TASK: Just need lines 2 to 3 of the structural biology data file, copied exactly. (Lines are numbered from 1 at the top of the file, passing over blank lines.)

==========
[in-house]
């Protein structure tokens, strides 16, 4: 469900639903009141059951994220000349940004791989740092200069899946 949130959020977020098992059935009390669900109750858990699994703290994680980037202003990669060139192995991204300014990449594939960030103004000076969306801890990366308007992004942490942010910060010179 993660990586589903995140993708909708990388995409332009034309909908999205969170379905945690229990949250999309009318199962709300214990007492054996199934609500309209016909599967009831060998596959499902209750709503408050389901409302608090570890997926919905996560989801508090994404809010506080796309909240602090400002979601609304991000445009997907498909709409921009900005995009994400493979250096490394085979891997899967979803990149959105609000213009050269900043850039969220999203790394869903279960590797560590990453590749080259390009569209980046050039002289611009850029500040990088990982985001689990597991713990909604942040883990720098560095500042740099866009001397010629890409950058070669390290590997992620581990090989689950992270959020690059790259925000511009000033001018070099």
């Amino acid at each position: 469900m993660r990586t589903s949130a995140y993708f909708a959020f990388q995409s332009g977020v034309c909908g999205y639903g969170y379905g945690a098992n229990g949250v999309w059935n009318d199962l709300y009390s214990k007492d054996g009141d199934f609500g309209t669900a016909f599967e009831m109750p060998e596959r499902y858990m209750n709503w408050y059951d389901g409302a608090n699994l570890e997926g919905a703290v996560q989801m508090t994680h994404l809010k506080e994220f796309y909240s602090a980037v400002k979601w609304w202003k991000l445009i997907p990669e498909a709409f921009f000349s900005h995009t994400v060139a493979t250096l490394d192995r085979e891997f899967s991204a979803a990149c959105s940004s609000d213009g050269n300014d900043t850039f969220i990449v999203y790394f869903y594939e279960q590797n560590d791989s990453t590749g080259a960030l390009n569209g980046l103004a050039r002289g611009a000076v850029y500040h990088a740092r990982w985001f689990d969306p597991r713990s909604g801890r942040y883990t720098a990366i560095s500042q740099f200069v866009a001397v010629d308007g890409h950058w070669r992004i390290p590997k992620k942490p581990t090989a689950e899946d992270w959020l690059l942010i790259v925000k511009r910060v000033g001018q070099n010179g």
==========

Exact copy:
């Protein structure tokens, strides 16, 4: 469900639903009141059951994220000349940004791989740092200069899946 949130959020977020098992059935009390669900109750858990699994703290994680980037202003990669060139192995991204300014990449594939960030103004000076969306801890990366308007992004942490942010910060010179 993660990586589903995140993708909708990388995409332009034309909908999205969170379905945690229990949250999309009318199962709300214990007492054996199934609500309209016909599967009831060998596959499902209750709503408050389901409302608090570890997926919905996560989801508090994404809010506080796309909240602090400002979601609304991000445009997907498909709409921009900005995009994400493979250096490394085979891997899967979803990149959105609000213009050269900043850039969220999203790394869903279960590797560590990453590749080259390009569209980046050039002289611009850029500040990088990982985001689990597991713990909604942040883990720098560095500042740099866009001397010629890409950058070669390290590997992620581990090989689950992270959020690059790259925000511009000033001018070099």
């Amino acid at each position: 469900m993660r990586t589903s949130a995140y993708f909708a959020f990388q995409s332009g977020v034309c909908g999205y639903g969170y379905g945690a098992n229990g949250v999309w059935n009318d199962l709300y009390s214990k007492d054996g009141d199934f609500g309209t669900a016909f599967e009831m109750p060998e596959r499902y858990m209750n709503w408050y059951d389901g409302a608090n699994l570890e997926g919905a703290v996560q989801m508090t994680h994404l809010k506080e994220f796309y909240s602090a980037v400002k979601w609304w202003k991000l445009i997907p990669e498909a709409f921009f000349s900005h995009t994400v060139a493979t250096l490394d192995r085979e891997f899967s991204a979803a990149c959105s940004s609000d213009g050269n300014d900043t850039f969220i990449v999203y790394f869903y594939e279960q590797n560590d791989s990453t590749g080259a960030l390009n569209g980046l103004a050039r002289g611009a000076v850029y500040h990088a740092r990982w985001f689990d969306p597991r713990s909604g801890r942040y883990t720098a990366i560095s500042q740099f200069v866009a001397v010629d308007g890409h950058w070669r992004i390290p590997k992620k942490p581990t090989a689950e899946d992270w959020l690059l942010i790259v925000k511009r910060v000033g001018q070099n010179g």